Dead Zones In The Gulf Of Mexico

By Nate and Ryan

What is a Dead Zone and what causes them?

A dead zone is caused by excessive nutrient pollution from human activities along with with other factors that deplete the oxygen required to support most marine life in bottom and near-bottom water. Also a temperature increase which creates more nutrient rich waters causing more phytoplankton in the area will cause a dead zone. Lastly some causes of these harmful processes are agriculture and the runoff into rivers from the fertilizer also untreated sewage from factories and industries.

Figure 1 to the right shows the overall Dead Zone in the Gulf

Location Description

There are more than half a dozen rivers that empty into the Gulf. The Arkansas, Missouri, and Ohio rivers all feed into the Mississippi River which ends and subsequently filters out in the Gulf of Mexico. Because these four rivers flow though states with a dense farming population and economies that rely on agriculture, a large amount of fertilizers and animal waste are used to protect and create healthy crops. Unfortunately, these then seep into the rivers, collecting more and more of these harmful chemicals as it flows through the country. The end result is that all of the excess fertilizer and waste is pumped into the northern part of the Gulf of Mexico.

Economic Impacts

Due to the dead zone, a massive decrease in the shrimp population as well as shrimp fisherman has been noticed. A local statistic has said that already 25% of the shrimp population is gone already due to the hypoxic state. An estimate total loss of over $650 million in the fishing industry has also contributed to the crippled economy. On the Eastern side of the dead zone a drop in tourists and job opportunities has become a result to the damages in the Everglades.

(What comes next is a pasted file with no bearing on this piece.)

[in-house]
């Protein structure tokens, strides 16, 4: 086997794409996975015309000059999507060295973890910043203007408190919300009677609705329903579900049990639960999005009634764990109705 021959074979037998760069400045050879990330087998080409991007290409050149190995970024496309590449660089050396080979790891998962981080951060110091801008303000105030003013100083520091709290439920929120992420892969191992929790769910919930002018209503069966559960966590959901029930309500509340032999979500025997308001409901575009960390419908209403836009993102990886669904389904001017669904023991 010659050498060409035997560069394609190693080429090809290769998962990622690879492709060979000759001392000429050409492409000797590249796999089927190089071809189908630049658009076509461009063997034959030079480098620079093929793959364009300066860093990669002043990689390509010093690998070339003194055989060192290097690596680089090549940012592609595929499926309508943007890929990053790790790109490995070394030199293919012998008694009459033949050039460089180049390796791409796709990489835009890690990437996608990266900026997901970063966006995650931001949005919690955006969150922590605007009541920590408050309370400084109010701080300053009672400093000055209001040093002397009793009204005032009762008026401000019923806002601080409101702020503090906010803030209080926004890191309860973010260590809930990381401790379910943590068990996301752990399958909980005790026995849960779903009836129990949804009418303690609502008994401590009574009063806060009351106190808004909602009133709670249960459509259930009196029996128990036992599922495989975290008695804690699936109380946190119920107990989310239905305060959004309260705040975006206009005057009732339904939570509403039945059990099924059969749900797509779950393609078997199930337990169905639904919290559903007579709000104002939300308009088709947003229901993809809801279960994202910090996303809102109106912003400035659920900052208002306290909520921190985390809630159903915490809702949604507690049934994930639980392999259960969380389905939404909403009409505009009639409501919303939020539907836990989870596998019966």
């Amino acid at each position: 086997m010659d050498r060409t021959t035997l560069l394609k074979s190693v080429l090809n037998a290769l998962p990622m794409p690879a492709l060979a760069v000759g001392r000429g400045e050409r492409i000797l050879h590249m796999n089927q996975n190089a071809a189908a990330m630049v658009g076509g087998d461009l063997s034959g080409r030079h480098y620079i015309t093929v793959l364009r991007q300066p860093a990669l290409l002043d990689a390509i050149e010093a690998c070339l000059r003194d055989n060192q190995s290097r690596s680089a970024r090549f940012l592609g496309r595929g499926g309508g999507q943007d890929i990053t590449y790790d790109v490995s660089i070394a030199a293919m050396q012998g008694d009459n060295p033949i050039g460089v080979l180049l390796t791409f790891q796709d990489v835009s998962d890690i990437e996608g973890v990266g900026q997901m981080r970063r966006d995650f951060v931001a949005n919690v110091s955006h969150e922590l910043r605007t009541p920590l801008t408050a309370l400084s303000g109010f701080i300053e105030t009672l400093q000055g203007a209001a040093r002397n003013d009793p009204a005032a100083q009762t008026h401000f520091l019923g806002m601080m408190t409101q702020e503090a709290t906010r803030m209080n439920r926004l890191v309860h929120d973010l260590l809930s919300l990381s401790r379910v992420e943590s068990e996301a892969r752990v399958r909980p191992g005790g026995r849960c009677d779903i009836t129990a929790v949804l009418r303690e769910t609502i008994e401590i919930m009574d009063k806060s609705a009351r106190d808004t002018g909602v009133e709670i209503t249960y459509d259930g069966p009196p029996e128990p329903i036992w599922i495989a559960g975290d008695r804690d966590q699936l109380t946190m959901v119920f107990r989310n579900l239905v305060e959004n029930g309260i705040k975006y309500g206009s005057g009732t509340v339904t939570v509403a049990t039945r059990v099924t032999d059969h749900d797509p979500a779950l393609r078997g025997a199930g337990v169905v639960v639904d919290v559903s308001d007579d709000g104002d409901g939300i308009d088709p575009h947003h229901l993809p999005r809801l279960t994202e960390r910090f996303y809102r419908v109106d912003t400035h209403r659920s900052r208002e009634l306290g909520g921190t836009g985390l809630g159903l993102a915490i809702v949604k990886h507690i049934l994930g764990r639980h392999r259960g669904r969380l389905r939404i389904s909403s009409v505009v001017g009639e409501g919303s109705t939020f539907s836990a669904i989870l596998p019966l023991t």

What can happen to reduce the damage?

Out of the 550 dead zones globally, the Gulf of Mexico is home to the second largest one. Reducing its size and improving living conditions for marine life is crucial to seeing any positive difference in the years to come. One thing that can be done is measuring the amount of fertilizers being used as well as monitoring the time of year which they are used to limit runoff containing high levels of nutrients. Another contributor to this growing problem is human and animal waste, limiting as much as possible from reaching the four major rivers is one of the keys to reversing the damage. Finally, reducing the amount of chemicals at manufacturing facilities within close range of large bodies of water. The key to reducing the size of this dead zone is for a population to make the smart, and conscientious decision when it comes to helping restore the Gulf of Mexico.

Ecological impacts and species impacted by Dead zones

There are many species that can be impacted by dead zones and most of the species are small. Plankton cause the dead zones from dying and using up oxygen then small animals like clams, crabs, lobsters and small fish are affected because they cant swim out of the area; unlike sharks, whales and larger fish that have the power and size to swim away from the area. Some ecological impacts are causing large long lasting areas of the ocean where no animal can survive and ruining habitats.